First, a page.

HM Insights

Why your social media views on end of life medical treatment could matter, Living Wills are better

The British Medical Association and The Royal College of Physicians has recently published guidance aimed at family and friends of loved ones who are unable to express their wishes regarding the decision to provide clinically-assisted nutrition and hydration (CANH) in the context of end of life care.

The guidance, which concerns the position in England and Wales, includes looking at comments made by the person concerned in an email or on social media in relation to a similar medical condition where they have not formally recorded their wishes "as this type of information can be really helpful for doctors to assess whether the person had actually thought about the issue or was making a ‘throwaway remark’ that was not intended to be acted upon."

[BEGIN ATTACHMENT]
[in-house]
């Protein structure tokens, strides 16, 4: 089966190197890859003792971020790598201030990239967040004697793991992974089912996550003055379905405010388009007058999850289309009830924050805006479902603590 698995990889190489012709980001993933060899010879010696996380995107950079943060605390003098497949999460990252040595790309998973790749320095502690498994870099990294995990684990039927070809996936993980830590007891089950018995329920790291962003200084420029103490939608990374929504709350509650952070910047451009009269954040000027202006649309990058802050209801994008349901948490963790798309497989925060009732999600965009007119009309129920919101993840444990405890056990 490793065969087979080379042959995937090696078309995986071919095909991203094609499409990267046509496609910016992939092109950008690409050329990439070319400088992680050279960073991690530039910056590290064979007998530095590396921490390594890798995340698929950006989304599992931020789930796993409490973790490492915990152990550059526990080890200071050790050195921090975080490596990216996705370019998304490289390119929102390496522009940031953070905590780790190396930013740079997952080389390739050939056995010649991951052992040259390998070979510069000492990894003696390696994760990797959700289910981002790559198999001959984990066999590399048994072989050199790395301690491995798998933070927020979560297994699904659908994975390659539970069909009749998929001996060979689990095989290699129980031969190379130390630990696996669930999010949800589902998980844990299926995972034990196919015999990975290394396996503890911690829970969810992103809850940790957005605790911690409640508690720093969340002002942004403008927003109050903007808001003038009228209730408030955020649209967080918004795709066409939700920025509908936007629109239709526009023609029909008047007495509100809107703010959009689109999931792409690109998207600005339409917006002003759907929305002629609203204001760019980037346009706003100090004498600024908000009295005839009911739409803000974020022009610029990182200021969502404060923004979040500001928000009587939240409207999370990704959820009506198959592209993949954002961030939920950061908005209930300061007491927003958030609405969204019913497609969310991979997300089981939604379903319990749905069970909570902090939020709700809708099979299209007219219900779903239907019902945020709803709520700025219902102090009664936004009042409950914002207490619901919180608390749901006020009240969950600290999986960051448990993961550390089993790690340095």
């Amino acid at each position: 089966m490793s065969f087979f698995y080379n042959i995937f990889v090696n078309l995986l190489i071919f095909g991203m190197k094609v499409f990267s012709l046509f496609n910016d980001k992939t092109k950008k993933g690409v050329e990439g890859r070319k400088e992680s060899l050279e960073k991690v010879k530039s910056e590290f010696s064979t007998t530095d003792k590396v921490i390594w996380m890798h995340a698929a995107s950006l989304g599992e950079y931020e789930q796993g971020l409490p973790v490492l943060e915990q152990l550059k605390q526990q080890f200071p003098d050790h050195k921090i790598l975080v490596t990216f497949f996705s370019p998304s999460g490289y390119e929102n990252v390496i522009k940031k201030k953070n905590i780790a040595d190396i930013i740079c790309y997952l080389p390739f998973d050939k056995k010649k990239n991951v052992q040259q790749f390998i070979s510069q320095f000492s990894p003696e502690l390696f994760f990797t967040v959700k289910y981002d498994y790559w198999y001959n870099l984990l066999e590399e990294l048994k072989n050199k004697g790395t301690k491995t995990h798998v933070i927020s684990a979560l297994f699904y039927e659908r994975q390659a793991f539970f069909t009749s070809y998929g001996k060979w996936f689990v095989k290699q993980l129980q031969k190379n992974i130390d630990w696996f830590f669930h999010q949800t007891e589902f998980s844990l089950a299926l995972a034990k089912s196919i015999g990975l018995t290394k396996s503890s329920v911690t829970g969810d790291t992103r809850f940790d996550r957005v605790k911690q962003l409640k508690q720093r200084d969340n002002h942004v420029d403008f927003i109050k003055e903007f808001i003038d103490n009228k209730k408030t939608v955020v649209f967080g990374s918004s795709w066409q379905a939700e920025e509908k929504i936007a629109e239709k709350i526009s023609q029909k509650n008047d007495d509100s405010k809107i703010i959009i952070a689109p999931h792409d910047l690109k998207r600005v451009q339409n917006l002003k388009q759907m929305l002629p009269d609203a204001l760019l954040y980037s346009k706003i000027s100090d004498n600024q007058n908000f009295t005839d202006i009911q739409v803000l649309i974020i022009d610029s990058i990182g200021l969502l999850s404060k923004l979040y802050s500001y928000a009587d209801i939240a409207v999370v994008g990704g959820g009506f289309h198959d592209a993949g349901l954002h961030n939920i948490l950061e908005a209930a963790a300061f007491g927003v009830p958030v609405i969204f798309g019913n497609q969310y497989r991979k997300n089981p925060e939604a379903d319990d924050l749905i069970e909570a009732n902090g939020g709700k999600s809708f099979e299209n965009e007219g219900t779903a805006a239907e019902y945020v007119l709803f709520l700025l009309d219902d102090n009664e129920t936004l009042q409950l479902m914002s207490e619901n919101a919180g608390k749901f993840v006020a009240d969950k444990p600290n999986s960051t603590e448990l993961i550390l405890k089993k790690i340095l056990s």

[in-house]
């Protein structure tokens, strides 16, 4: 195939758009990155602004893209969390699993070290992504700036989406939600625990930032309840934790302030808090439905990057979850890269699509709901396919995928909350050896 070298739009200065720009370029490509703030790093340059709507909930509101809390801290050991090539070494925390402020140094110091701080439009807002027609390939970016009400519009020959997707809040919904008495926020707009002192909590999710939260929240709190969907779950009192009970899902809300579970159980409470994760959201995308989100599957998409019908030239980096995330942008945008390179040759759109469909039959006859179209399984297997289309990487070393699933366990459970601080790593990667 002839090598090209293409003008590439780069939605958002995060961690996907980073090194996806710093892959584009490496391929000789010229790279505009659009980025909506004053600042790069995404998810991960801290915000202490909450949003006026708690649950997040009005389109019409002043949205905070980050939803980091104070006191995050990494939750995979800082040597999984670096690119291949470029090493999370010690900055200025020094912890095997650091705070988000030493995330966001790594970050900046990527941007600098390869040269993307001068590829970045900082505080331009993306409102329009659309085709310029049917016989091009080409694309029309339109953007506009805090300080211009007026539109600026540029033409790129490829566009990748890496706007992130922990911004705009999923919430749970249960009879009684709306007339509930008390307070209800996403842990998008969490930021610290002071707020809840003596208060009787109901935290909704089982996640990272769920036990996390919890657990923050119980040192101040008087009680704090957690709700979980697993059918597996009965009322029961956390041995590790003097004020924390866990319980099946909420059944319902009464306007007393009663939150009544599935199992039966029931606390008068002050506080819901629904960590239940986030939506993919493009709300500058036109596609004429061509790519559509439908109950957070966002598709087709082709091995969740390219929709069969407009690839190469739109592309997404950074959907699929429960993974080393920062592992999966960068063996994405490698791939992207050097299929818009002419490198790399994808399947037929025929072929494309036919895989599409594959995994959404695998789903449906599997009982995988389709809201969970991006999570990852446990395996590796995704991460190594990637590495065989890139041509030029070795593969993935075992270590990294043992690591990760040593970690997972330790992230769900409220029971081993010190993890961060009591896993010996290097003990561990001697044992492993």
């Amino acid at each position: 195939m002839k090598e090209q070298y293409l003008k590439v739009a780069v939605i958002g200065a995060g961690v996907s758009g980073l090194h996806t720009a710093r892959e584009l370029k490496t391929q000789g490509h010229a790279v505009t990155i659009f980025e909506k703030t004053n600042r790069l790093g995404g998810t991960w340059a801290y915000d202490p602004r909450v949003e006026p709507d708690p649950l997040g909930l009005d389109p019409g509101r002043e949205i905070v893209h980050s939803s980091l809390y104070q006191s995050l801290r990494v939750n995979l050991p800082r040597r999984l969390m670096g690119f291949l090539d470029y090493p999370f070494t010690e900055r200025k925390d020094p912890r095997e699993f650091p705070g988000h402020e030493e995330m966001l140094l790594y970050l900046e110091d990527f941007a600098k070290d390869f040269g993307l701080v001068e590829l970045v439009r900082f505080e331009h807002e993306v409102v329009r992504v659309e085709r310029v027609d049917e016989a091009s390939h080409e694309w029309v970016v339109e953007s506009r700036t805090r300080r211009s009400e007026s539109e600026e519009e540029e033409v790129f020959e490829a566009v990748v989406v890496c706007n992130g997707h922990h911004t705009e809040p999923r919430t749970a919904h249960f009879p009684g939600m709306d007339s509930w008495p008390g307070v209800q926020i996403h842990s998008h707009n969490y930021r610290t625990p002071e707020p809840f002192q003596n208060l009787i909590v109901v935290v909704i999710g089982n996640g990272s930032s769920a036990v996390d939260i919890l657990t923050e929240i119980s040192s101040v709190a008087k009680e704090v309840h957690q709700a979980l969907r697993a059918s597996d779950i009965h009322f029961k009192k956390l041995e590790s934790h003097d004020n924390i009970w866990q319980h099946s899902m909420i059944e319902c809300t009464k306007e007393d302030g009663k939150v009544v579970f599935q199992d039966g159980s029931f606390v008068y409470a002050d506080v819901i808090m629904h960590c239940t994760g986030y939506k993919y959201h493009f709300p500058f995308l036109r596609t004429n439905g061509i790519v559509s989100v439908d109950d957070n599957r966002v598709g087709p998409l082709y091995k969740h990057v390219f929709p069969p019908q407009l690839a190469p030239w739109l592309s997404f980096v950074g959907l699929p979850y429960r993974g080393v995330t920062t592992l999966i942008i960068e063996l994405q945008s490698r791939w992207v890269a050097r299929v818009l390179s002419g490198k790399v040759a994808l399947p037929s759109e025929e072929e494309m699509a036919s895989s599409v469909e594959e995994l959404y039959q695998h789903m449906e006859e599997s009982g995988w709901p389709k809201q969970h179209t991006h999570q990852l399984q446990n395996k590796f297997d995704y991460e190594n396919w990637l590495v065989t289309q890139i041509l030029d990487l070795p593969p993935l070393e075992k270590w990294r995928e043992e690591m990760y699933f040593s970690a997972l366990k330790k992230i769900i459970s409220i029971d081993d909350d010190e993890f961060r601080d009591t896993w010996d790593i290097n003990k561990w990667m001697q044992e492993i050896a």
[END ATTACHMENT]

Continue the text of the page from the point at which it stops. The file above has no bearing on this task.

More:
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The benefits of a Living Will

A Living Will (also known as an 'Advance Medical Directive' or 'Advance Decision to Refuse Treatment' allows a person to record their views and wishes on any medical treatment that they do not want to receive in the future,) in case they later lack capacity and cannot communicate a decision themselves. In England and Wales, if this meets certain requirements, it is legally binding and doctors must follow it without resorting to any comments made on social media or in email correspondence.

In Scotland, Living Wills are not legally binding but they are persuasive. A Living Will is a simple and useful means of continuing a right to express your wishes on refusing medical treatment, of potentially alleviating a heavy burden on family and friends and, ultimately, providing some peace of mind.

Get in touch

If you have any questions regarding Living Wills or would like to put a Living Will in place please get in touch with our Private Client team.